Kazakhstan's veteran leader has called a election on 3 April, almost two years before his current presidential term ends, pre-empting any challenge to his 22-year rule from a restless political elite.
President Nursultan Nazarbayev will almost certainly win the snap poll and extend his presidency, buying time to groom a successor to run the Central Asian state's $140bn economy.
Mr Nazarbayev, a former steel-worker who has implemented market reforms against all argument, announced the date yesterday, days after rejecting a plan – supported by parliament and 55 per cent of voters – to extend his rule unopposed until 2020.
The United States welcomed Mr Nazarbayev's move, having called the referendum a "setback for democracy". Analysts say the referendum was driven by loyalists who had feared an imminent challenge from within the President's inner circle.
By running for election now, Mr Nazarbayev will temporarily quell a behind-the-scenes struggle for influence. "He needs to calm the elite," said one analyst, Aidos Sarym.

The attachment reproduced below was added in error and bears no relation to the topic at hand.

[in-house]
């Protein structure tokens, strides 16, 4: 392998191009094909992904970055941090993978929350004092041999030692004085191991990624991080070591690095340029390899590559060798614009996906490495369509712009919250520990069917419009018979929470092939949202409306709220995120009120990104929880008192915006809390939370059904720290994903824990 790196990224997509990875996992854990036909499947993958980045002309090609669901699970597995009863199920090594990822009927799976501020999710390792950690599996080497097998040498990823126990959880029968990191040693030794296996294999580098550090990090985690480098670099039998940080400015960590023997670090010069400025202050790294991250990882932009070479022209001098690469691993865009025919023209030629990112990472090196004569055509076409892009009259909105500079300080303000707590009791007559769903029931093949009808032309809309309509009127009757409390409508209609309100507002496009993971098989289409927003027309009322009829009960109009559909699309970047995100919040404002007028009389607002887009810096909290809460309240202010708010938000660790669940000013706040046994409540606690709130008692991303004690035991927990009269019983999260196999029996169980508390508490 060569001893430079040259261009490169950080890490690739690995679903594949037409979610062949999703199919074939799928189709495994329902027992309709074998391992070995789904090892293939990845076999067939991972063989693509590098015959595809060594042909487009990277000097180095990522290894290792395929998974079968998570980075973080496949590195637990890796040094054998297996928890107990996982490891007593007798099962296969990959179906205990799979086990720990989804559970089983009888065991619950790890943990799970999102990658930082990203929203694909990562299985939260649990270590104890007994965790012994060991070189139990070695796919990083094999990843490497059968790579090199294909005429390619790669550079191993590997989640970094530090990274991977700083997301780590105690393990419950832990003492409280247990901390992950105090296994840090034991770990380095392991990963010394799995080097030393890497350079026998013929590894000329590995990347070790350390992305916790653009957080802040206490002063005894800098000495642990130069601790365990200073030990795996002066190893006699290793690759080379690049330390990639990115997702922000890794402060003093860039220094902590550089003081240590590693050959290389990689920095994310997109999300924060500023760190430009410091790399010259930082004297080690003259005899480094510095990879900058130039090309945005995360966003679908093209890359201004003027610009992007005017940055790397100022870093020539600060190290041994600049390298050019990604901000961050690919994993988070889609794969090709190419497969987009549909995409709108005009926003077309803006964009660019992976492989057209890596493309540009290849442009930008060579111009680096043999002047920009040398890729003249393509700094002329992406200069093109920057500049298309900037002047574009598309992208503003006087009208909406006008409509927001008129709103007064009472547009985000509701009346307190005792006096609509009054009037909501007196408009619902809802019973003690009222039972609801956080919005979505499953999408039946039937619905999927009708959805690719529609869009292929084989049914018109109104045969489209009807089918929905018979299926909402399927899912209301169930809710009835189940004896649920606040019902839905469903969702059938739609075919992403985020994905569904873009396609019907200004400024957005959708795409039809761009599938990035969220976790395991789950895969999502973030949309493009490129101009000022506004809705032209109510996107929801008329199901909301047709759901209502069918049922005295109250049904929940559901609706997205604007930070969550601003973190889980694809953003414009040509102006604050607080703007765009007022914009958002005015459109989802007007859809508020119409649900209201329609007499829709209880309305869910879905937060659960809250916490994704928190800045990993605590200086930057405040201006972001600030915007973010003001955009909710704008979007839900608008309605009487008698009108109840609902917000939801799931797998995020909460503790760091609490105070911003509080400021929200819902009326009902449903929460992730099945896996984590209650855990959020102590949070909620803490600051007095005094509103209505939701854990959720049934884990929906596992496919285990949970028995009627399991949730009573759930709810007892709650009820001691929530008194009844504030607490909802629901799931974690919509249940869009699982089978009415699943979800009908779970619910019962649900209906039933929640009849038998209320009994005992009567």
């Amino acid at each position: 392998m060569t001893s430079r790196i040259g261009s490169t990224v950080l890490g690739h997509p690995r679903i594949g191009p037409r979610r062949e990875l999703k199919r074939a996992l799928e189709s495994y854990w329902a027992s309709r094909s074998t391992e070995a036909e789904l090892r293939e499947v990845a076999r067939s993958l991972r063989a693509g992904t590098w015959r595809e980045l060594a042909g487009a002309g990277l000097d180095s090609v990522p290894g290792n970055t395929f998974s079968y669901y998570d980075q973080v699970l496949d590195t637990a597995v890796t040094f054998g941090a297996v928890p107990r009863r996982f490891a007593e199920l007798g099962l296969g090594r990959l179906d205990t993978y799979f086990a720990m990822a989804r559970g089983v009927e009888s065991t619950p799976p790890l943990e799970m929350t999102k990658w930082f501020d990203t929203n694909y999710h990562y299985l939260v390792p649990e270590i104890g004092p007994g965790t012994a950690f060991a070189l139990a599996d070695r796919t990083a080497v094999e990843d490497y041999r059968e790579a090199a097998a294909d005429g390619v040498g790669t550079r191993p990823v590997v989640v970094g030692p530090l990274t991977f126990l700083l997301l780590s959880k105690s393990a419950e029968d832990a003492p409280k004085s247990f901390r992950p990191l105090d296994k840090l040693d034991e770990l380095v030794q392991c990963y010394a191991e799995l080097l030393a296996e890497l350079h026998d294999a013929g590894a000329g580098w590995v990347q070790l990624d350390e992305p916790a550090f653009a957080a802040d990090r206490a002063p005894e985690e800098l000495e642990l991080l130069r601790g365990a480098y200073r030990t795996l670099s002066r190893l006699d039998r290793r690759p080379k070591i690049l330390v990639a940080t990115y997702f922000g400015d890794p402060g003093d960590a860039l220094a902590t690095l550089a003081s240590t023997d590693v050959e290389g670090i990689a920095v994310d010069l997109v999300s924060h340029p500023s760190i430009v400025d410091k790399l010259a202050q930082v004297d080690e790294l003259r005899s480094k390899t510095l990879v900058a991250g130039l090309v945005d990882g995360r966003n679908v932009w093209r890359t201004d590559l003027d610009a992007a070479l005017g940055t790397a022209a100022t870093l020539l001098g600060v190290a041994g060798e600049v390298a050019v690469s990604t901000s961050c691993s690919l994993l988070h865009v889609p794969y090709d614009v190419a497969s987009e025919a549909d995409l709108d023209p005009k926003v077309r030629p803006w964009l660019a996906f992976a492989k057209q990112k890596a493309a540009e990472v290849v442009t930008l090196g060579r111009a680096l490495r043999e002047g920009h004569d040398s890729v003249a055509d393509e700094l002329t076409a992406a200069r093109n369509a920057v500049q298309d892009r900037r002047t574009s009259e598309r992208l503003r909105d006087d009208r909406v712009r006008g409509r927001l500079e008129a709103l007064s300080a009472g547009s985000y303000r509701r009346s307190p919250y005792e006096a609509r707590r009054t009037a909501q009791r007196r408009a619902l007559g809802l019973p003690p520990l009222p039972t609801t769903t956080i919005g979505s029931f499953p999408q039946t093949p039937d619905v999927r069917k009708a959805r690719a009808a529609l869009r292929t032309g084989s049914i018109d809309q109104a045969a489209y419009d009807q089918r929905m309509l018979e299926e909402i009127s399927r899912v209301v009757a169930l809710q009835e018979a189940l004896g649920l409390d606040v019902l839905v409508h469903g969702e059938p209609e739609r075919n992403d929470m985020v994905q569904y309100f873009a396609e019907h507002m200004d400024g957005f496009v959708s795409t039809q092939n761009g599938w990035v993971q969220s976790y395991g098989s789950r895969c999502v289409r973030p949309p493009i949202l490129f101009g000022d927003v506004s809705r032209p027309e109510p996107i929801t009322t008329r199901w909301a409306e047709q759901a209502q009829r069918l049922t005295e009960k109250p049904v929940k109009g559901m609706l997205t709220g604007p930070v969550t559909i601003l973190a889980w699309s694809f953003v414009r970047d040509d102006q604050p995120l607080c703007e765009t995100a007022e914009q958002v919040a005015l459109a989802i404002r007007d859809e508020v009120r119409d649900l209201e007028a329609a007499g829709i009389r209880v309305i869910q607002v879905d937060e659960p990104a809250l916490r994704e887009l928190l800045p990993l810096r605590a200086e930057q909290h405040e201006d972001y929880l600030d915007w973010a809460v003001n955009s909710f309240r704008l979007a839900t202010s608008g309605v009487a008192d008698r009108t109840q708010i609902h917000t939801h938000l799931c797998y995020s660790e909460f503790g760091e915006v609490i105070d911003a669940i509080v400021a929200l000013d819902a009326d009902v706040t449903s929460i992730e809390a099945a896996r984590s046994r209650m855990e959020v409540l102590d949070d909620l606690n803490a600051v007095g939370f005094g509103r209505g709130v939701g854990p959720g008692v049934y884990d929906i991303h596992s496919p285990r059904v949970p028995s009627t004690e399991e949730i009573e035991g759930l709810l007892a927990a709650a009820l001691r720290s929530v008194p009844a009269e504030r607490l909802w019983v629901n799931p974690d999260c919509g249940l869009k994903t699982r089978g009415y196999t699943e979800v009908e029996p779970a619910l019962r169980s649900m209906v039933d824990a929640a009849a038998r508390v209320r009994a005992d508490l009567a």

Mr Nazarbayev, known as "Papa" to many Kazakhs, can run for an unlimited number of terms. He rose to become a member of the last Soviet Communist Party Politburo and has ruled Kazakhstan since 1989, two years before independence.
Many foreign investors, who have poured more than $150bn into the Kazakhstan, rate the absence of a clear succession as the biggest threat to stability in a country with 3 per cent of the world's recoverable oil reserves.
The election has been called at a time when a wave of popular anger is sweeping North Africa and the Middle East. Like Egypt, Kazakhstan is an important regional economy led by a long-serving strongman president. But Mr Nazarbayev remains popular among his 16 million people after presiding over annual economic growth that has averaged 8 per cent in the past decade.